While we fully acknowledge the limitations of the retrospective data cited in the current review (1919. Wallis CJD, Nam RK. Reply from Authors re: Martin Spahn, Alan Dal Pra, Daniel Aebersold, Bertrand Tombal. Radiation Therapy Versus Radical Prostatectomy: A Never-ending Discussion. Eur Urol 2016;70:31-2: Prostate Cancer Treatment: Take Out the Emotion, Please. Eur Urol. 2016;70:33-34.), we believe that there is more than enough data to support RP as a first-line treatment for high-risk prostate cancer in the right surgical candidate. Given the lack of level 1 evidence, it is important to discuss the pros and cons of each treatment option (RP vs EBRT+BT+ADT vs. EBRT+ADT) in a multidisciplinary setting. It is also important to acknowledge that novel treatment approaches centered around surgery are being tested as we speak - for example the use of neoadjuvant androgen deprivation therapy prior to RP for high-risk prostate cancer, using next generation molecules, is the subject of several ongoing trials (2020. Chun J, Pruthi RS. Is neoadjuvant hormonal therapy before radical prostatectomy indicated? Urol Int. 2004;72:275-80.2323. McClintock TR, von Landenberg N, Cole AP, Lipsitz SR, Gild P, Sun M, et al. Neoadjuvant Androgen Deprivation Therapy Prior to Radical Prostatectomy: Recent Trends in Utilization and Association with Postoperative Surgical Margin Status. Ann Surg Oncol. 2019;26:297-305.).

ACKNOWLEDGEMENTS

Quoc-Dien Trinh is supported by the Brigham Research Institute Fund to Sustain Research Excellence, the Bruce A. Beal and Robert L. Beal Surgical Fellowship, the Genentech Bio-Oncology Career Development Award from the Conquer Cancer Foundation of the American Society of Clinical Oncology, a Health Services Research pilot test grant from the Defense Health Agency, the Clay Hamlin Young Investigator Award from the Prostate Cancer Foundation and an unrestricted educational grant from the Vattikuti Urology Institute.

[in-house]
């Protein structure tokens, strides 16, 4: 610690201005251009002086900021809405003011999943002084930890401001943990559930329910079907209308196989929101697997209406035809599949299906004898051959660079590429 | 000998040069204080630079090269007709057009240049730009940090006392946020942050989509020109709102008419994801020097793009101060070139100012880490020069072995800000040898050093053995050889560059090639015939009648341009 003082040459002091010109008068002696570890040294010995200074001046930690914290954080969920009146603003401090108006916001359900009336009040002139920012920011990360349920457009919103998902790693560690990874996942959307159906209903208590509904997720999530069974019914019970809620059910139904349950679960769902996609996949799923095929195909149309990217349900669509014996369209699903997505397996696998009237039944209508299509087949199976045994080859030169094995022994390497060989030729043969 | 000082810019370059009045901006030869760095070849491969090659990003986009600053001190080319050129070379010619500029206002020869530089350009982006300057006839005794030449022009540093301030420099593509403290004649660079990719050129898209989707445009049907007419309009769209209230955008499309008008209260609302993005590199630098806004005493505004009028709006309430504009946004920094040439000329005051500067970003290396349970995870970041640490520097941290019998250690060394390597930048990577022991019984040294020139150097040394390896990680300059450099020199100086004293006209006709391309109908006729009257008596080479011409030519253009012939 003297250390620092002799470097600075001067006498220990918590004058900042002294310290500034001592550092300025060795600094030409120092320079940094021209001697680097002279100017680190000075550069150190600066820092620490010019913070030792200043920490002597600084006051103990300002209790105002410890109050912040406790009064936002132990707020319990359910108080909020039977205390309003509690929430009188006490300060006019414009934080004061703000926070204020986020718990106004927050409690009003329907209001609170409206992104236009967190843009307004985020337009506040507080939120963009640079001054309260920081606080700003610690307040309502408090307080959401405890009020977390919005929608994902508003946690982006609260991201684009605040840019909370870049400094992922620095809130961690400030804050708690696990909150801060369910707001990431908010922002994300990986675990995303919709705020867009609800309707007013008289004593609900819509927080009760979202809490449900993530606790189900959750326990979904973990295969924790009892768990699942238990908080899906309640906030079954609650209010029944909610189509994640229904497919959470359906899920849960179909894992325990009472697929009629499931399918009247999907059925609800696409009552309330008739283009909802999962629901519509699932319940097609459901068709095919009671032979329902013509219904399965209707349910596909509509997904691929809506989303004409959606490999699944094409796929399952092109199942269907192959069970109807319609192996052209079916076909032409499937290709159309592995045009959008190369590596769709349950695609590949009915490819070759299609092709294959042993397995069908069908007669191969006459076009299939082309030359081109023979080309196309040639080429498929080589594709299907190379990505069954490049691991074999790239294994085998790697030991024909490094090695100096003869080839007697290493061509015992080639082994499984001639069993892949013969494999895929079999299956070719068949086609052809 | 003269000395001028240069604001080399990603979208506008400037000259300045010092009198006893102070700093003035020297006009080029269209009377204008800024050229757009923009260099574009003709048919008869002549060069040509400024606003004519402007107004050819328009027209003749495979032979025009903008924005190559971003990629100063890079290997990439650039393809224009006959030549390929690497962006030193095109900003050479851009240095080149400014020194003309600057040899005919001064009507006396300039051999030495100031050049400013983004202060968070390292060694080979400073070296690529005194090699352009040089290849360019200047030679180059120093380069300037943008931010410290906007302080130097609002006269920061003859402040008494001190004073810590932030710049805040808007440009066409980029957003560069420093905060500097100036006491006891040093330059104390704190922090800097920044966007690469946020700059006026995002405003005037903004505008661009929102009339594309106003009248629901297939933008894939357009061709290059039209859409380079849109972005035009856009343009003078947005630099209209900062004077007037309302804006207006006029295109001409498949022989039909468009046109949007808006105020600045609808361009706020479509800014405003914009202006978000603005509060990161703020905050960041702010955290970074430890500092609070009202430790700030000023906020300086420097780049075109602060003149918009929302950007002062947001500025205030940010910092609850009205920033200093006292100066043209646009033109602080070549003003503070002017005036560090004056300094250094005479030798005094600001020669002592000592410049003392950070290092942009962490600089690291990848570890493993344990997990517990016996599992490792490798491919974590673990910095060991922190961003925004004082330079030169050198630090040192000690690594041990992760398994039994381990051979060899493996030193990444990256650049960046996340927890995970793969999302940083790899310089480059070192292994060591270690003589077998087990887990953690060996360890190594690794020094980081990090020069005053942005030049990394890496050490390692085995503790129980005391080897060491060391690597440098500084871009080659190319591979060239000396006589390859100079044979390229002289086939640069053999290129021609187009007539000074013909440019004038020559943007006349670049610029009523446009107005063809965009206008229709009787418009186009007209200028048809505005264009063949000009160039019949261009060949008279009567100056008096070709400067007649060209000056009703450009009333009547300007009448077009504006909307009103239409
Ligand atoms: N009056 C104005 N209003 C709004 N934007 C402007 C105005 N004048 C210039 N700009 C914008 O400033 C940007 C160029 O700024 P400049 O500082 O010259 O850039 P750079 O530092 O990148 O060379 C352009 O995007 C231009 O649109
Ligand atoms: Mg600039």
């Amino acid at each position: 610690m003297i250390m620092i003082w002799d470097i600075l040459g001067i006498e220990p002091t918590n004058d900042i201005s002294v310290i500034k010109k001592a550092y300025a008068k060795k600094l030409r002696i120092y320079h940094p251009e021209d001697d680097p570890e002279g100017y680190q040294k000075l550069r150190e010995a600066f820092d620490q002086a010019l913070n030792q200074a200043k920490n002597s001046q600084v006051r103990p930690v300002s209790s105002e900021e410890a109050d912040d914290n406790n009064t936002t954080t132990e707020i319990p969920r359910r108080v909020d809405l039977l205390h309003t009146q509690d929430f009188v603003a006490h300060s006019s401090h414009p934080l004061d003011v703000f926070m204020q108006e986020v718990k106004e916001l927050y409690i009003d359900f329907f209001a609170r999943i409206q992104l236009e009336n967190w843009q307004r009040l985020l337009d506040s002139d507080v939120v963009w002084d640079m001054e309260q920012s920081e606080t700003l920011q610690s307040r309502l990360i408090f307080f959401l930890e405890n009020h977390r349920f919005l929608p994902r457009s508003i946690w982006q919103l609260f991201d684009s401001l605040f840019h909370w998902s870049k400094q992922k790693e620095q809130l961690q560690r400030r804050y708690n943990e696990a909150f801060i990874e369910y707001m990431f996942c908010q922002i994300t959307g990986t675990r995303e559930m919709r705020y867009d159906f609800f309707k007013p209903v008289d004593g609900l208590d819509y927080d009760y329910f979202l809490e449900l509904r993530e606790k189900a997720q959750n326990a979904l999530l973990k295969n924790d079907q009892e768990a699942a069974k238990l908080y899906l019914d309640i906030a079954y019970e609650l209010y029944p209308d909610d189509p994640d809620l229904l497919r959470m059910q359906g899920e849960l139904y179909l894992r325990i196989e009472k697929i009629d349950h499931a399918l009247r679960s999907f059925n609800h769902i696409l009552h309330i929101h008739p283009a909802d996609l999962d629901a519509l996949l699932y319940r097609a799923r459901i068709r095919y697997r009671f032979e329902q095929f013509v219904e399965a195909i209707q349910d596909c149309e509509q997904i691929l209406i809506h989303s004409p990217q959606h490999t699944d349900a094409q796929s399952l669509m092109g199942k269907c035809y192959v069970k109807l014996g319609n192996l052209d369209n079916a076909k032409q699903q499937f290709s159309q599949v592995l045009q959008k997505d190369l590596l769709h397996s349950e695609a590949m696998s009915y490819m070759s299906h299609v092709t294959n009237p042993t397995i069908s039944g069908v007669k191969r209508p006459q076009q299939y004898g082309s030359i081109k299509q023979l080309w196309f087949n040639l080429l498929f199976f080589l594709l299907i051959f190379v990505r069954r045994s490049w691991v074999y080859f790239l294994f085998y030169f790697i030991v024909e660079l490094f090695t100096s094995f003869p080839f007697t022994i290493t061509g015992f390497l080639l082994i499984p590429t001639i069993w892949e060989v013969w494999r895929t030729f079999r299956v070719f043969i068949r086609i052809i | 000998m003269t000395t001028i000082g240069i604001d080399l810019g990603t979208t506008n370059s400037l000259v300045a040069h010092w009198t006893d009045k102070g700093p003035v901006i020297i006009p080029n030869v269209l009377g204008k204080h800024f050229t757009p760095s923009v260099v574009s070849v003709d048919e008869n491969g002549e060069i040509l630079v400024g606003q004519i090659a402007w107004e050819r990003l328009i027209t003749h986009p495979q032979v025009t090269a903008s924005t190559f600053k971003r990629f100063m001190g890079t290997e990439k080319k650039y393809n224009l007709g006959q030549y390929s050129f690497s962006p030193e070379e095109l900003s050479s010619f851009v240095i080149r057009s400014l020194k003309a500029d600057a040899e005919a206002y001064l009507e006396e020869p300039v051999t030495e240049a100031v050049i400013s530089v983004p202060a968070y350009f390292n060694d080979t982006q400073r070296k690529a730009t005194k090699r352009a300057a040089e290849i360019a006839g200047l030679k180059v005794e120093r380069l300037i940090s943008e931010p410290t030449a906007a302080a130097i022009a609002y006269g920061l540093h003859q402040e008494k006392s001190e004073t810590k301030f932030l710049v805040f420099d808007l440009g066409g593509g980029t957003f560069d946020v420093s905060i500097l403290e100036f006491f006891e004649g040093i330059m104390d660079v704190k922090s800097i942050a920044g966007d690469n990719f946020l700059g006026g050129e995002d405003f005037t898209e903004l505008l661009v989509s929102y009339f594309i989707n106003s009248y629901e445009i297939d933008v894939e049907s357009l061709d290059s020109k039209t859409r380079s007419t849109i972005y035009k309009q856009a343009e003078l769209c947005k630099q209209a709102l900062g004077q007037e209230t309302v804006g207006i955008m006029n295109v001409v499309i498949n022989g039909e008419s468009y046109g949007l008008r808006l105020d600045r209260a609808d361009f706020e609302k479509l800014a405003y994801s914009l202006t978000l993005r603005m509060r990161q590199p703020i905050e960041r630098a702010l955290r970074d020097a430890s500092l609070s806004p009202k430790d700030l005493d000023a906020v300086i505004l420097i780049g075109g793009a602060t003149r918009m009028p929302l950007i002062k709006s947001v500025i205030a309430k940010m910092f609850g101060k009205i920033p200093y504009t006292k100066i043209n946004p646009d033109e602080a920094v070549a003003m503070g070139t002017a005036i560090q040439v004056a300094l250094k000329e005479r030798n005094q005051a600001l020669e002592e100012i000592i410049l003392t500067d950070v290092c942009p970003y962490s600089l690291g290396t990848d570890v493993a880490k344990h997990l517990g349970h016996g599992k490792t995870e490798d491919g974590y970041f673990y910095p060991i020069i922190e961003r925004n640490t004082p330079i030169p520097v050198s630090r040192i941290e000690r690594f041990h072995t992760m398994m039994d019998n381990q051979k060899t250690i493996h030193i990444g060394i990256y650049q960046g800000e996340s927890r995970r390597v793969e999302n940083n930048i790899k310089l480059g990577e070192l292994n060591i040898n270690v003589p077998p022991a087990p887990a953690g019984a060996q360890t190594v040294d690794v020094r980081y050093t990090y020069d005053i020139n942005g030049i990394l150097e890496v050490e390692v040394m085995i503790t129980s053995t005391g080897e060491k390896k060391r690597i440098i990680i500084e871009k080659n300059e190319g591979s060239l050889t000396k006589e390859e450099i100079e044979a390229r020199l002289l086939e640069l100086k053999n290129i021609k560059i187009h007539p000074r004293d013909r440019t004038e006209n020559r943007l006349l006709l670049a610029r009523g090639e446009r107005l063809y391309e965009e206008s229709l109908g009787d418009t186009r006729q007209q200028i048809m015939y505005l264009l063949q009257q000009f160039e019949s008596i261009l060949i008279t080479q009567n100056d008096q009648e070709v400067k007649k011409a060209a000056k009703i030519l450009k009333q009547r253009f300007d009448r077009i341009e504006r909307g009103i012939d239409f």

Leonardo O. Reis is supported by National Council for Scientific and Technological Development – CNPq, Research Productivity: 304747/2018-1 and CAPES Foundation, grant: 23038.005289/2017-88/PREMIO 443/2017

REFERENCES

  • 1
    Gansler T, Fedewa S, Qi R, Lin CC, Jemal A, Moul JW. Most Gleason 8 Biopsies are Downgraded at Prostatectomy-Does 4 + 4 = 7? J Urol. 2018;199:706-12.
  • 2
    Hu JC, Nguyen P, Mao J, Halpern J, Shoag J, Wright JD, et al. Increase in Prostate Cancer Distant Metastases at Diagnosis in the United States. JAMA Oncol. 2017;3:705-7. Erratum in: JAMA Oncol. 2017;3:709.
  • 3